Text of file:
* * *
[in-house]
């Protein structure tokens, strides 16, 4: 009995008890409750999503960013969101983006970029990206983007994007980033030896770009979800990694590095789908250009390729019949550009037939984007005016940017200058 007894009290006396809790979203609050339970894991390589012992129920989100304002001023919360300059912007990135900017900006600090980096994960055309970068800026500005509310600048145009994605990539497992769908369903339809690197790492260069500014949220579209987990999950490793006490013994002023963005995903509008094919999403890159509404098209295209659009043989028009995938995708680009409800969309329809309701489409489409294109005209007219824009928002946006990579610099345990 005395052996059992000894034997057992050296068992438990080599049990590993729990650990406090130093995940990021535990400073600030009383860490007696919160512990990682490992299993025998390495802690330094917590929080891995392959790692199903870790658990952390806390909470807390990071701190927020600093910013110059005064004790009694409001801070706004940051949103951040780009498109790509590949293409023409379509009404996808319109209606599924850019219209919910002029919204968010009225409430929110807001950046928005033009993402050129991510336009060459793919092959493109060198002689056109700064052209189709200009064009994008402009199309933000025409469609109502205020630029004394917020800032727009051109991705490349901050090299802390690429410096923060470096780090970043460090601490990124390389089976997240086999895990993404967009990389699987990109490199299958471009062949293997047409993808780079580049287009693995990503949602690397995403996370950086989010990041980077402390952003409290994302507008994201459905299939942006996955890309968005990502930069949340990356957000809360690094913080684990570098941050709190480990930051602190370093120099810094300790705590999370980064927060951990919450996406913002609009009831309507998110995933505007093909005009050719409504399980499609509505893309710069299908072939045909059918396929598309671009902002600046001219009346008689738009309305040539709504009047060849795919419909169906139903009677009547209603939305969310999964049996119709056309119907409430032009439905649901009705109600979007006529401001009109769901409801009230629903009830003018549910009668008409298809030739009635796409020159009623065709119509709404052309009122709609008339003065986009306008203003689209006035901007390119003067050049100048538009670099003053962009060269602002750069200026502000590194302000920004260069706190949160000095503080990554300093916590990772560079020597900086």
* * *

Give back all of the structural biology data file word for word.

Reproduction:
[in-house]
């Protein structure tokens, strides 16, 4: 009995008890409750999503960013969101983006970029990206983007994007980033030896770009979800990694590095789908250009390729019949550009037939984007005016940017200058 007894009290006396809790979203609050339970894991390589012992129920989100304002001023919360300059912007990135900017900006600090980096994960055309970068800026500005509310600048145009994605990539497992769908369903339809690197790492260069500014949220579209987990999950490793006490013994002023963005995903509008094919999403890159509404098209295209659009043989028009995938995708680009409800969309329809309701489409489409294109005209007219824009928002946006990579610099345990 005395052996059992000894034997057992050296068992438990080599049990590993729990650990406090130093995940990021535990400073600030009383860490007696919160512990990682490992299993025998390495802690330094917590929080891995392959790692199903870790658990952390806390909470807390990071701190927020600093910013110059005064004790009694409001801070706004940051949103951040780009498109790509590949293409023409379509009404996808319109209606599924850019219209919910002029919204968010009225409430929110807001950046928005033009993402050129991510336009060459793919092959493109060198002689056109700064052209189709200009064009994008402009199309933000025409469609109502205020630029004394917020800032727009051109991705490349901050090299802390690429410096923060470096780090970043460090601490990124390389089976997240086999895990993404967009990389699987990109490199299958471009062949293997047409993808780079580049287009693995990503949602690397995403996370950086989010990041980077402390952003409290994302507008994201459905299939942006996955890309968005990502930069949340990356957000809360690094913080684990570098941050709190480990930051602190370093120099810094300790705590999370980064927060951990919450996406913002609009009831309507998110995933505007093909005009050719409504399980499609509505893309710069299908072939045909059918396929598309671009902002600046001219009346008689738009309305040539709504009047060849795919419909169906139903009677009547209603939305969310999964049996119709056309119907409430032009439905649901009705109600979007006529401001009109769901409801009230629903009830003018549910009668008409298809030739009635796409020159009623065709119509709404052309009122709609008339003065986009306008203003689209006035901007390119003067050049100048538009670099003053962009060269602002750069200026502000590194302000920004260069706190949160000095503080990554300093916590990772560079020597900086």